(Amos 8: 4,7)
The Bible ascribes those terrible words to Amos, but they sound a lot like Francis, our Holy Father, who has been a tireless advocate for the poor for his entire life; Our Holy Father Francis, who calls poverty “the flesh of the poor Jesus, in that child who is hungry, in the one who is sick, in those unjust social structures...the flesh of Jesus who suffers and in true poverty.” (Pope Francis, Meeting with Students, 7 July 2013)
He’s right, of course. If God loves anyone best, it is the poor, the least, the littlest and the ones forgotten by everyone else.
God could have chosen a great nation to build massive temples to him, but no, he chose an enslaved race whom the Egyptians treated harshly and afflicted.
He could have chosen the oldest, the brightest or the strongest of the sons of Jesse as King of Israel, but no, he chose the runt of the litter, the shepherd boy David.
As we sing every evening, God chooses the poor, the slave, the blind and the oppressed. Indeed, as we sang just a few minutes ago, God lifts up the poor and seats them with princes.
But who are the poor? And what makes them blessed? They are the ones who have had everything unessential taken away from them, stripped and humiliated like Christ upon the cross. They are for us an icon of the face of Jesus, and in loving them we are loving the Lord, as in turning away from them, we turn from his face.
How Blessed are the poor, for they, in their very ordinariness “always have room to take in the mystery,” In the words of Pope Francis, “...for ordinary people the mystery enters through the heart. In the homes of the poor, God always finds a place.” (Pope Francis, Meeting with the Bishops of Brazil, 28 July 2013)
Indeed, this is how your son or your brother has discerned a vocation to the Priesthood. Because you, and all those who have nurtured him in holiness through the years, have created a home poor enough in the distractions of the world, to let him hear the still, quiet voice of God, whispering in his heart and calling his name.
Every mother or father is called to be poor, called to give up riches in order to enrich their child, called to give up sleep in order to lull the crying baby back to slumber, called to give up selfishness in order to teach them love.
That is the vocation of the Sacrament of Marriage, a vocation to give up the things of this world, in order to nurture the life of a little child, to build through sacrifice “a community of life and love” (Second Vatican Council, Gaudium et Spes, no. 48), which becomes “the primary and most excellent seed-bed of vocations to a life of consecration to the Kingdom of God” (Pope John Paul II, Familaris Consortio, no. 53). For make no mistake about it, while the vocations of these men may mature and blossom in this holy house, their vocations were born in your house.
Which is why I wonder, as I gaze out at you today, whether in this house where we seek to form men worthy to be called “father” whether we take seriously enough the examples provided to them by their own mothers and fathers over these past twenty or thirty years.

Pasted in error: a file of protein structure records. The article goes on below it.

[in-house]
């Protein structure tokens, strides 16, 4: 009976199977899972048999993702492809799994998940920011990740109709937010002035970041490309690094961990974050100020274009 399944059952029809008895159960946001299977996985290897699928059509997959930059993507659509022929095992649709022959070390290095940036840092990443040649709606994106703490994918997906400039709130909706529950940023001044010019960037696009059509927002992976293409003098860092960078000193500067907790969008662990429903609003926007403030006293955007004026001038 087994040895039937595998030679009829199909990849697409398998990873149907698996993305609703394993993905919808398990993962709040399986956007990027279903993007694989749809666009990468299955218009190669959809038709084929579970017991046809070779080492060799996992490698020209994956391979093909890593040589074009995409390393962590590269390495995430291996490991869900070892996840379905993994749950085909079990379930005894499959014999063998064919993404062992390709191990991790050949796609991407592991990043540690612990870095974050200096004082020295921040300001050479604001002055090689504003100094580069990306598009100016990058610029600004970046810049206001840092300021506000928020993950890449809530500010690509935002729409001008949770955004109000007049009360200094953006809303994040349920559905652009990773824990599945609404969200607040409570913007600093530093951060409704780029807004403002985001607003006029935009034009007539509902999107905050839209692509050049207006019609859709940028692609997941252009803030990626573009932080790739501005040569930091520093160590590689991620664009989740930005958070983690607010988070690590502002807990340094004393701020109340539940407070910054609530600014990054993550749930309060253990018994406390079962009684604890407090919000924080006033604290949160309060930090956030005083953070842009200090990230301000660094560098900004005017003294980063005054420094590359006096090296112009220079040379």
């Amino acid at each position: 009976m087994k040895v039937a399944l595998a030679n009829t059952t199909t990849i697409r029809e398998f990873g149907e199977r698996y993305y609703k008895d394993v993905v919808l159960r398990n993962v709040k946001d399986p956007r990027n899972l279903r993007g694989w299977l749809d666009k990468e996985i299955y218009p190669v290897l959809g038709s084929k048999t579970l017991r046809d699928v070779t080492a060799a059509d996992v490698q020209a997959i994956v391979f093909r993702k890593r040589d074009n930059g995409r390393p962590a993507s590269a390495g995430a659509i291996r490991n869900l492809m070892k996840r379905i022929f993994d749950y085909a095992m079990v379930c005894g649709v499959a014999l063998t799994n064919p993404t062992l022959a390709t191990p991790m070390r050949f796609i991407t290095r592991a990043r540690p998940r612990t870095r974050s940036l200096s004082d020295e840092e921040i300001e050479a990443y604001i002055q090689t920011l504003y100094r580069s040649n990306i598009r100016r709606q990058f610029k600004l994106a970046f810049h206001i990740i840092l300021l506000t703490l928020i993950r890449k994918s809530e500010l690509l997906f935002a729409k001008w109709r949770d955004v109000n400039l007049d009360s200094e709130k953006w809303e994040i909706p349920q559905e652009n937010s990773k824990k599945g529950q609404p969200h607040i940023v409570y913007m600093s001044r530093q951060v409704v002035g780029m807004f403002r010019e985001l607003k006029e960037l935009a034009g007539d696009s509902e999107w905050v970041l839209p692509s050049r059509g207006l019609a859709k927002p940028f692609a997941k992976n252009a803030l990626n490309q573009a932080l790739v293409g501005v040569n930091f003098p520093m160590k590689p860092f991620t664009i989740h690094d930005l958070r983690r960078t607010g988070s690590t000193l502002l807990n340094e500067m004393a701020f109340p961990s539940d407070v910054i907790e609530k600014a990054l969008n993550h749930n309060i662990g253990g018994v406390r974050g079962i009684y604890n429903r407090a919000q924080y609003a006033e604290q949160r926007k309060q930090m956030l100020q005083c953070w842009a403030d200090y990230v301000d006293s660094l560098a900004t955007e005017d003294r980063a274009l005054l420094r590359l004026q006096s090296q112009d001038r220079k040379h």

For if, God willing, your son someday raises a chalice from this Altar in participation with the perfect sacrifice offered by Christ upon the altar of the cross, it will be because he first learned how to hold a sippy cup at your table, patiently taught not to spill the milk by the ones who fed him and clothed him and protected him as a child.
If, God willing, your son one day preaches the Truth, the word of salvation from this pulpit, a word which will rouse them, console them, and give them hope, it will be, in no small part because of the one who taught him his first words and first gave him the courage to speak the truth.
If someday, God willing, your son blesses on behalf of Christ and his Church with the blessing that only a Priest can give, it will be because of those who first taught him to make the sign of the cross from forehead to breast and from left shoulder to right.
If he is to offer the prayers of untold thousands, it will be because of the ones who first taught him to kneel and to pray in the words Jesus gave us and the words which were passed on to you by your mothers and fathers so many years ago.
If he will offer sacrifice it will be because you first taught him the meaning of the word by your lives.
And so on behalf of Christ and his Church I thank you, the families of these good and holy man for spending some hours with us in this holy house where God works miracles in their hearts and calls them to incredible things. Thank you for your example and for your prayers; for what you have done and for what you continue to be.
Pray for us all, that we may be worthy of your example and the faith which you have passed down to us, and pray that God might give us the grace to continue to die to ourselves and to be conformed to Christ Jesus in all our poverty, in all our littleness and with the strength of his saving grace.